By Paul Whitelaw
IF YOU’LL pardon the pun – and I’m afraid you’ll just have to – there’s a lot at stake in the fourth series of supernatural drama Being Human.
Rakish Irish vampire Mitchell, who was central to the show’s appeal, was dramatically killed off in last year’s finale, with his lycanthropic best buddy – and reluctant slayer – George (Russell Tovey) also set to depart soon. So the question is: can it survive the loss of two such popular characters?
Well, if the first two episodes are anything to go by, the major cast reshuffle may actually have given it a new lease of life. This Is England’s Michael Socha, who was introduced last year as an itinerant young werewolf with a brutal hatred of vampires, takes Mitchell’s place in the house alongside George and sweet spectre Annie, and wastes no time in encouraging them to wreak revenge upon those responsible for the murder of Nina, George’s formerly annoying girlfriend and mother to his newborn baby.
Inevitably, this plan gangs badly agley, especially when a cabal of vampires known as the Old Ones decide that a child born of two werewolves is vital to their own survival.
Meanwhile, in a neat suggestion that an alternate series of Being Human has been unfolding off-screen, we’re introduced to another set of pan-ghoulie housemates, namely an elderly West Indian werewolf, a glamorous 1950s ghost reminiscent of a young Elsie Tanner, and an intense yet sensitive vampire called Hal. Yes, I know, intense yet sensitive vampires are the most hackneyed archetypes in all of modern fiction, but this one is buoyed by a nice line in dry sarcasm and a suave performance from newcomer Damien Molony.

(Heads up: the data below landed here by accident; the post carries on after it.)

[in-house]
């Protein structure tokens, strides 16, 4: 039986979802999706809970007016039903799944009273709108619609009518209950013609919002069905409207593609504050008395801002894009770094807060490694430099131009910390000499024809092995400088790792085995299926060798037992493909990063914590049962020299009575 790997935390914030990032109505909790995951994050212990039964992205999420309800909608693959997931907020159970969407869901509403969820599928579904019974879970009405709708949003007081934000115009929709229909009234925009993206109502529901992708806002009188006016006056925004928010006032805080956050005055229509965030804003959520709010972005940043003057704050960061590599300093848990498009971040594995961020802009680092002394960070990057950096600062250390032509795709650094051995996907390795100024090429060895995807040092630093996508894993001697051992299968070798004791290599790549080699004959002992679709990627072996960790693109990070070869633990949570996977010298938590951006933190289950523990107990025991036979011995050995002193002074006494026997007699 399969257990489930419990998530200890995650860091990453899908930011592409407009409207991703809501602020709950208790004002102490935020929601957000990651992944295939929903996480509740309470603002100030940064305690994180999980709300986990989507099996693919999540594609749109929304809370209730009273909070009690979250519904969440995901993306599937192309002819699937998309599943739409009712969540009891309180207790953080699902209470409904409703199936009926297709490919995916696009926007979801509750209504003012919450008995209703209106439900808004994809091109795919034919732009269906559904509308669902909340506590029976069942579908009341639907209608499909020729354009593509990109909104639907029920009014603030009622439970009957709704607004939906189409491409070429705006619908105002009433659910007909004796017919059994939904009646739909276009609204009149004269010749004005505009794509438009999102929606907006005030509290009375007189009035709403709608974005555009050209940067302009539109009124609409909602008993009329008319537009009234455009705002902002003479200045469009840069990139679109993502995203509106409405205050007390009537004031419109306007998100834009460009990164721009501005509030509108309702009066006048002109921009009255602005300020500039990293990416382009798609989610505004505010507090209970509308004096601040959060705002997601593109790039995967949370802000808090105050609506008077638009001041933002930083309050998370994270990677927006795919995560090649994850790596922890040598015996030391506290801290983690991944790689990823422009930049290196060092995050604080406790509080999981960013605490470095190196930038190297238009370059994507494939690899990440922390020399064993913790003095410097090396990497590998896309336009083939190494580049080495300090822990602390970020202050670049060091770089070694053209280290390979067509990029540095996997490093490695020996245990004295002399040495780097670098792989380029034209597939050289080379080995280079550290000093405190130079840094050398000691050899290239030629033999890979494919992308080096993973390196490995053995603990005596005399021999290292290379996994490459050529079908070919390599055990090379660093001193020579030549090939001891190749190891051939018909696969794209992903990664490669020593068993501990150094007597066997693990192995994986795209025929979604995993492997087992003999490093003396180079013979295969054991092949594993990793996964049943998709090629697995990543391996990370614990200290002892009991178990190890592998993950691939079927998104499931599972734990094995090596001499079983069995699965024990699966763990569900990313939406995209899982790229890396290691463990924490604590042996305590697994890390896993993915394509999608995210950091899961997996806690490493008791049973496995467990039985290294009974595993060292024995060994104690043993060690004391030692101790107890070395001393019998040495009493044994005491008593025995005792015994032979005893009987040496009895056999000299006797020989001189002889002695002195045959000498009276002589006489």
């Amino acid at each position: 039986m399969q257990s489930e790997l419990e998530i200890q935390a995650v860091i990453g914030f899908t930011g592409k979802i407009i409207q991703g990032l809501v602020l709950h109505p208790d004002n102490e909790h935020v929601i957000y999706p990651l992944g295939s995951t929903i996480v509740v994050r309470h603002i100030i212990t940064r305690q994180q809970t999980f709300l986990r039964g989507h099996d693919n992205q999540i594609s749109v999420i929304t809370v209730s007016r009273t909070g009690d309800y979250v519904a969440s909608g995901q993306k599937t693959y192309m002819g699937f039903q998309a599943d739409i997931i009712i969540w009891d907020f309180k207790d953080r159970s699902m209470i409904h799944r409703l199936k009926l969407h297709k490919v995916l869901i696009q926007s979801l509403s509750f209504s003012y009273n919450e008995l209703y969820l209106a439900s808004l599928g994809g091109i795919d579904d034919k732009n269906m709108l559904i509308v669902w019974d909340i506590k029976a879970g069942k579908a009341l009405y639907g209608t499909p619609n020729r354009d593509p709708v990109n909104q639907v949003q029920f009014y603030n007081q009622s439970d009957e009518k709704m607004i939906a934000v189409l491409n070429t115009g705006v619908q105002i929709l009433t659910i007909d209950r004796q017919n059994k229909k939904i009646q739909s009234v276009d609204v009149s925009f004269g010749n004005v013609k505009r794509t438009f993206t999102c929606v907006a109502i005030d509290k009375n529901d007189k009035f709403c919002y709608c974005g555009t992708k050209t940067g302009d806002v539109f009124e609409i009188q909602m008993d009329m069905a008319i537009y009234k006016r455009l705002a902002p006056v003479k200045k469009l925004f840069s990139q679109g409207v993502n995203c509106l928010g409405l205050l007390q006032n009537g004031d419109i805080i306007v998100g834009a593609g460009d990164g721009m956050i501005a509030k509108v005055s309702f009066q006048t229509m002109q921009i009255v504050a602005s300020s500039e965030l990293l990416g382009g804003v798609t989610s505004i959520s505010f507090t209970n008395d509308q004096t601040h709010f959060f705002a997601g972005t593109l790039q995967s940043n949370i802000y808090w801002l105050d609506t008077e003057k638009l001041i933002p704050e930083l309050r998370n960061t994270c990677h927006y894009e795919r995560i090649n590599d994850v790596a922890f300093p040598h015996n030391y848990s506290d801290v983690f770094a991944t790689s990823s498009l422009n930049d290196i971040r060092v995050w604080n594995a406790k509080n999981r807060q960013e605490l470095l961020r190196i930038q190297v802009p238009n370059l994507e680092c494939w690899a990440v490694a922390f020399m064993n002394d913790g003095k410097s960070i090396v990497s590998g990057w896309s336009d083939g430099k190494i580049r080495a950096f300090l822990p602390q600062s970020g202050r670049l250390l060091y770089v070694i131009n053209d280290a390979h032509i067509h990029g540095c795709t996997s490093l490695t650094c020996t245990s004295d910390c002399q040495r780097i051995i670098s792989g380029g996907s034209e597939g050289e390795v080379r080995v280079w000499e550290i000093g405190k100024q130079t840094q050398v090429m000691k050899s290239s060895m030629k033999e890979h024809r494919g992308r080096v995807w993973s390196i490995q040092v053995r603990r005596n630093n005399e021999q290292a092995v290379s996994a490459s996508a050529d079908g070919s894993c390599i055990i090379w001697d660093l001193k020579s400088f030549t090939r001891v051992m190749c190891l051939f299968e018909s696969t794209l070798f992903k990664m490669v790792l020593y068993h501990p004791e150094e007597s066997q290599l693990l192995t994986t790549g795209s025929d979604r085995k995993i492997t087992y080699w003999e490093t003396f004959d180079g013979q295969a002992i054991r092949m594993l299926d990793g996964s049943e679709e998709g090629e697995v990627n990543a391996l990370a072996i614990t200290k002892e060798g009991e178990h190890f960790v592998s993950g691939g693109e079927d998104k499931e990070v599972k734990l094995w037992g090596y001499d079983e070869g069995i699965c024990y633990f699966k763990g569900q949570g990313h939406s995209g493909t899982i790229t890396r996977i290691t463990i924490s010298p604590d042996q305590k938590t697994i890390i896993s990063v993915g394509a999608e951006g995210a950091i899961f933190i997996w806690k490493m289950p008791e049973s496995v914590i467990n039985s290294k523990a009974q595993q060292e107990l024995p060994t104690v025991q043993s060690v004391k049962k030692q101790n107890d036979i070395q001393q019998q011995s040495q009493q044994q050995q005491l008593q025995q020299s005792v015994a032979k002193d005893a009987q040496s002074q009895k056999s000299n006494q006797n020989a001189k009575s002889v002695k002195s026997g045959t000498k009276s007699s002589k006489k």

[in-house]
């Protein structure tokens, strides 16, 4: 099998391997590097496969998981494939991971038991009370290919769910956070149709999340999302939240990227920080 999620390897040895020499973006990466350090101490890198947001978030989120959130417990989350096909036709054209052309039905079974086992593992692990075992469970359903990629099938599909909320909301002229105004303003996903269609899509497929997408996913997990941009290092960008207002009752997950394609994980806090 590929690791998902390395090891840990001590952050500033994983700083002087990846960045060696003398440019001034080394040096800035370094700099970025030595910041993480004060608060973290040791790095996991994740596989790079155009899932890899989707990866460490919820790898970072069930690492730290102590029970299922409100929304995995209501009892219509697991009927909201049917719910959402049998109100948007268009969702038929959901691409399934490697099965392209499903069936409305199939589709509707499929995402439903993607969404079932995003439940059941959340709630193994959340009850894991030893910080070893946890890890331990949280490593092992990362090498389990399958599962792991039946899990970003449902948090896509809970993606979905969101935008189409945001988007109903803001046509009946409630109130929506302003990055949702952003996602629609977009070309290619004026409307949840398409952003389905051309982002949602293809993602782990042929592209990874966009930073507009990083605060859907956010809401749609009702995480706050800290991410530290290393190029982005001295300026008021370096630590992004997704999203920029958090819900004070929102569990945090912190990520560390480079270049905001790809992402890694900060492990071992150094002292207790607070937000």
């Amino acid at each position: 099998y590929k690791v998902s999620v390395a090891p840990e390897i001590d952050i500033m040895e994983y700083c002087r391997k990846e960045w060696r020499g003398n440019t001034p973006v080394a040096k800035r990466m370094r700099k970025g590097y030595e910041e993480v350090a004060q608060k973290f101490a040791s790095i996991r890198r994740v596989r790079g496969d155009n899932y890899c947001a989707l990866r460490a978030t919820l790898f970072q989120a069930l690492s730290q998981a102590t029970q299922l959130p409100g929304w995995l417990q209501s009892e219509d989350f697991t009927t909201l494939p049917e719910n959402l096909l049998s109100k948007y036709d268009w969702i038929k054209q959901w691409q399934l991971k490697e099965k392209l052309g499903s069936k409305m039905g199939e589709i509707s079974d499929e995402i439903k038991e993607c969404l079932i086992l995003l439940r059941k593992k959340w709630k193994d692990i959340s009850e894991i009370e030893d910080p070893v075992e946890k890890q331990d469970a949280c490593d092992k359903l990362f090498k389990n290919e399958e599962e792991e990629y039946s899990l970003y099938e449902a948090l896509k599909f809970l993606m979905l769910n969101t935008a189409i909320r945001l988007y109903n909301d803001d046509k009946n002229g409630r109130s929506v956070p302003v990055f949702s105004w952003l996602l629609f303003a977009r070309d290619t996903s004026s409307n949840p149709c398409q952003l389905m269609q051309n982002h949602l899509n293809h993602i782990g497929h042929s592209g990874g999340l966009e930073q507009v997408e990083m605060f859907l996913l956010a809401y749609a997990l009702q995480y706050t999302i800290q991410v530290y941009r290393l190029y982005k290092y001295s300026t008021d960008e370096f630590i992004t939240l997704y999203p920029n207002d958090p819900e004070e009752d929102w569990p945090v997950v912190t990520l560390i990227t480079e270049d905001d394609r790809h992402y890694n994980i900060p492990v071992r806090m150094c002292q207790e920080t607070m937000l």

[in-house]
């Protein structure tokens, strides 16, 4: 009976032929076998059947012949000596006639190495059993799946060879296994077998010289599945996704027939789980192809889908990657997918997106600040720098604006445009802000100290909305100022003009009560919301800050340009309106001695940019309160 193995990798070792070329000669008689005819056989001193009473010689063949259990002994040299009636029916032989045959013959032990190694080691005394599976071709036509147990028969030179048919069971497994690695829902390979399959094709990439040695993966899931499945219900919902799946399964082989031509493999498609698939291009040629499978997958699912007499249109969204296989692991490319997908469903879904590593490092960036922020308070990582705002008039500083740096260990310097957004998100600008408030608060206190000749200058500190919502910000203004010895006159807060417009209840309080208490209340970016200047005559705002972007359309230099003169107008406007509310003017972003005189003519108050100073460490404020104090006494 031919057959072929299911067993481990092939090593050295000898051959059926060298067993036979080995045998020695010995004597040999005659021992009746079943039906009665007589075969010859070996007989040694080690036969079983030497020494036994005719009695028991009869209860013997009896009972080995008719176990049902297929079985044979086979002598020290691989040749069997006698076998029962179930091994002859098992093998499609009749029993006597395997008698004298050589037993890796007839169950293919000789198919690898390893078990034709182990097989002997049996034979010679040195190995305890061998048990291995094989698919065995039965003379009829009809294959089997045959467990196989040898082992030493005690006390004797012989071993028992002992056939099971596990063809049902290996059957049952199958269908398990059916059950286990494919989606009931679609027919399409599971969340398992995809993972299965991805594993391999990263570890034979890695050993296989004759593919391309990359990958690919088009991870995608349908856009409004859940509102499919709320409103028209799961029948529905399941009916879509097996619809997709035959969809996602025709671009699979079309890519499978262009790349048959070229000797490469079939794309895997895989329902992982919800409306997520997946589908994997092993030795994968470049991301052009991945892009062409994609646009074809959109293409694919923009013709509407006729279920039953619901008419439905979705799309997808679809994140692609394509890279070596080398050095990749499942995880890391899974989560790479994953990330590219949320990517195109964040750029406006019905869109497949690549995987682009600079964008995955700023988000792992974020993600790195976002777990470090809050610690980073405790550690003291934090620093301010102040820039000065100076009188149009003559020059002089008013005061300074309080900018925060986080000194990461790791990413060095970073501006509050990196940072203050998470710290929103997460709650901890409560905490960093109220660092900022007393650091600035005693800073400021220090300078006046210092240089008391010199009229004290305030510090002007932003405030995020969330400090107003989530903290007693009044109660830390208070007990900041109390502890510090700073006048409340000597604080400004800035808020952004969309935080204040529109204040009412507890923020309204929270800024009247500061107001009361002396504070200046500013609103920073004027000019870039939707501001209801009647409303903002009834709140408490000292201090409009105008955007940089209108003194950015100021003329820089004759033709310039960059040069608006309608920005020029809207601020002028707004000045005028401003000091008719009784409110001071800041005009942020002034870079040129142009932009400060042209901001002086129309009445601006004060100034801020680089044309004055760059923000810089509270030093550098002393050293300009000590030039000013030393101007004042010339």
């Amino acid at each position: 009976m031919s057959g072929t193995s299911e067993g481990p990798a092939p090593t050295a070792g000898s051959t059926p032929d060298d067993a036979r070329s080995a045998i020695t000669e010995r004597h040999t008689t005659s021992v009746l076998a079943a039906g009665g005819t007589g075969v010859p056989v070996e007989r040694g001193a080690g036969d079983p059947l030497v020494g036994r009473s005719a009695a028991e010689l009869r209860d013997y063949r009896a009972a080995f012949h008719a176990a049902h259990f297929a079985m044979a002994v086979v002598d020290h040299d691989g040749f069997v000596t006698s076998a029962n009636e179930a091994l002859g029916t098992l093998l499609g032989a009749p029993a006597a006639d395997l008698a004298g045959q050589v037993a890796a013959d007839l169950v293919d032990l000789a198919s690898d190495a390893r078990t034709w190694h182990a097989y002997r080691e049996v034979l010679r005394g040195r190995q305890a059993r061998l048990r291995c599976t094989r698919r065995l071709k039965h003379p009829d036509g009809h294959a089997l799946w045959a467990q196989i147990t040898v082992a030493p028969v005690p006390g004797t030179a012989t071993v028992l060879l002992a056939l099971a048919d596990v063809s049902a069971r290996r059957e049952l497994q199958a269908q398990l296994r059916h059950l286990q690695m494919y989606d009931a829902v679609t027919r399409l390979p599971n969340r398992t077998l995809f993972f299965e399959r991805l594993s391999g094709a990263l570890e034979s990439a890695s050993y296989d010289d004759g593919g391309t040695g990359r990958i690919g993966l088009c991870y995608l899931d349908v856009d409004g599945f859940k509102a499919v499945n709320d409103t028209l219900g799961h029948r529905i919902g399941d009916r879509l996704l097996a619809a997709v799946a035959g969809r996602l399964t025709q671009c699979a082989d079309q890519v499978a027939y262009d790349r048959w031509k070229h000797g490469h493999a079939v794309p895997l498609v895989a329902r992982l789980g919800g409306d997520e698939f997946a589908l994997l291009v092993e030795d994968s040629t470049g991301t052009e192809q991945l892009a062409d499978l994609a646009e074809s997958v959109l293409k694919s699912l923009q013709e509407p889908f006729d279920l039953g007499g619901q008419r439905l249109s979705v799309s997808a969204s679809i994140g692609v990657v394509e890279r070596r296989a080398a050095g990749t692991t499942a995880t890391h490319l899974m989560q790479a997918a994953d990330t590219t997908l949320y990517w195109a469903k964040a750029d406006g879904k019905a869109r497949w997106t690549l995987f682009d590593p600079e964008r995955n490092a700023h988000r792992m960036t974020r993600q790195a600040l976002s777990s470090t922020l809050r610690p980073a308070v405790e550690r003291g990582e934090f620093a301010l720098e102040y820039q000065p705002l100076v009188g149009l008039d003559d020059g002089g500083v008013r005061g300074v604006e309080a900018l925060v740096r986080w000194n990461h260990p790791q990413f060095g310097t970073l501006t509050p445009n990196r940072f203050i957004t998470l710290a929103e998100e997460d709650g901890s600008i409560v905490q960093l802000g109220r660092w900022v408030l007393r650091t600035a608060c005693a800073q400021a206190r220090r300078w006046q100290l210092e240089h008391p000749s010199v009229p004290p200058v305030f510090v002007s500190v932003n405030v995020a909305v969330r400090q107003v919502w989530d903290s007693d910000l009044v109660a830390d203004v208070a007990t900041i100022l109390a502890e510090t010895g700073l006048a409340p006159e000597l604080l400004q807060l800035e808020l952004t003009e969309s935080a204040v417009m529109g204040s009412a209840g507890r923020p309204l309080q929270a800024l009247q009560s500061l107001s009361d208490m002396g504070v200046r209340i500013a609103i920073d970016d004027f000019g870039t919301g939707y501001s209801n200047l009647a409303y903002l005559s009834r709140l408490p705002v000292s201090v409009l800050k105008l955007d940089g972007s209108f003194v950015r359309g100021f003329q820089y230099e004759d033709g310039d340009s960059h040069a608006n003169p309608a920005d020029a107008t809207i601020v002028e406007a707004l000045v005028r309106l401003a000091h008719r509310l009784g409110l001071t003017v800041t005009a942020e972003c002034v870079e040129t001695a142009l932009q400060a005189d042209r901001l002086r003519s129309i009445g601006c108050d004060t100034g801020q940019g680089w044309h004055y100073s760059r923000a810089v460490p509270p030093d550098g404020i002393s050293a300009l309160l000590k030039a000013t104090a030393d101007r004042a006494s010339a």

It would spoil the fun to explain how this “supernatural trinity” fits into a storyline which also encompasses flash-forwards to 2037 (bear with me here) revealing that the human race has fallen victim to a vampire apocalypse. But despite having to lay so much groundwork, series creator Toby Whithouse doesn’t appear to have been cowed by the challenge. Instead, he’s seemingly succeeded in broadening its scope and rebooting the established character dynamic, but without altering the series beyond recognition.
And if it means we’re to be spared further histrionics from the increasingly hammy Tovey – who’s never met a piece of scenery he couldn’t masticate – then, if anything, this generally entertaining series may actually have improved.
I love a spoof documentary, me. Not, you understand, of the nonsensical Life’s Too Short variety, but rather those spot-on parodies of pop culture epochs such as Eric Idle’s magnificent Beatles spoof, The Rutles: All You Need Is Cash, and Harry Enfield and Paul Whitehouse’s criminally underrated Smashie and Nicey: End of an Era.
As well as being packed with exquisite gags, those mock-docs worked so beautifully because of their loving attention to detail, proving that the very best parodies are made by those who know their subject inside out. And while Peter Capaldi’s the cricklewood greats doesn’t quite reach such giddy heights, it certainly delivers in terms of affectionate irreverence and the care with which it’s made.
Charting the wavering fortunes of a fictional British film studio – think Ealing by way of Hammer, and all stops in between – it functions not only as an impressively realised parody of the average BBC 4 entertainment documentary, but also of those insight-free films in which a celebrity hijacks an interesting subject in pursuit of their own meaningless “personal journey.”